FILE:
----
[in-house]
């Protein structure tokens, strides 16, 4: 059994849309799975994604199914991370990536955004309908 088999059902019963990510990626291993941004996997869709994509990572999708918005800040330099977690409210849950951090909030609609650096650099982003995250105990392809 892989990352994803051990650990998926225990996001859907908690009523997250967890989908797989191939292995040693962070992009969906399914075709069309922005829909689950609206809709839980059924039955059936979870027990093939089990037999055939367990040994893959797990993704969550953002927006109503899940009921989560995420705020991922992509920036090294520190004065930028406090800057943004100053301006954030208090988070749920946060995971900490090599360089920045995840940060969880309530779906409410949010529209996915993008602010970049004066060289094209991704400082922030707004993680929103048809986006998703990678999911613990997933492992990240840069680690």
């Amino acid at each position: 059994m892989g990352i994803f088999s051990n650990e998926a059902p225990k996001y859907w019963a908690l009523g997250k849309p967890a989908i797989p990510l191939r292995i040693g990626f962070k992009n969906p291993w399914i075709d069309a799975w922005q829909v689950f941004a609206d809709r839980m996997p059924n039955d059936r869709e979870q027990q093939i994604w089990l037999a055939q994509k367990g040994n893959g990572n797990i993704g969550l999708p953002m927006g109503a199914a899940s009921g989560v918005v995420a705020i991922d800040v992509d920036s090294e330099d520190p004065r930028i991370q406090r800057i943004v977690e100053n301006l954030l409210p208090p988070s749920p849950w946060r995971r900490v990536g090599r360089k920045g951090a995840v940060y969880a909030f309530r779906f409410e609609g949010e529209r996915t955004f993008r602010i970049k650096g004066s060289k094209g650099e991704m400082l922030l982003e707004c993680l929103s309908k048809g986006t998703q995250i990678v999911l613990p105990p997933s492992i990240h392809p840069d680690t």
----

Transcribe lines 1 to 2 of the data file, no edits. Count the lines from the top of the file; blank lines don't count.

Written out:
[in-house]
């Protein structure tokens, strides 16, 4: 059994849309799975994604199914991370990536955004309908 088999059902019963990510990626291993941004996997869709994509990572999708918005800040330099977690409210849950951090909030609609650096650099982003995250105990392809 892989990352994803051990650990998926225990996001859907908690009523997250967890989908797989191939292995040693962070992009969906399914075709069309922005829909689950609206809709839980059924039955059936979870027990093939089990037999055939367990040994893959797990993704969550953002927006109503899940009921989560995420705020991922992509920036090294520190004065930028406090800057943004100053301006954030208090988070749920946060995971900490090599360089920045995840940060969880309530779906409410949010529209996915993008602010970049004066060289094209991704400082922030707004993680929103048809986006998703990678999911613990997933492992990240840069680690």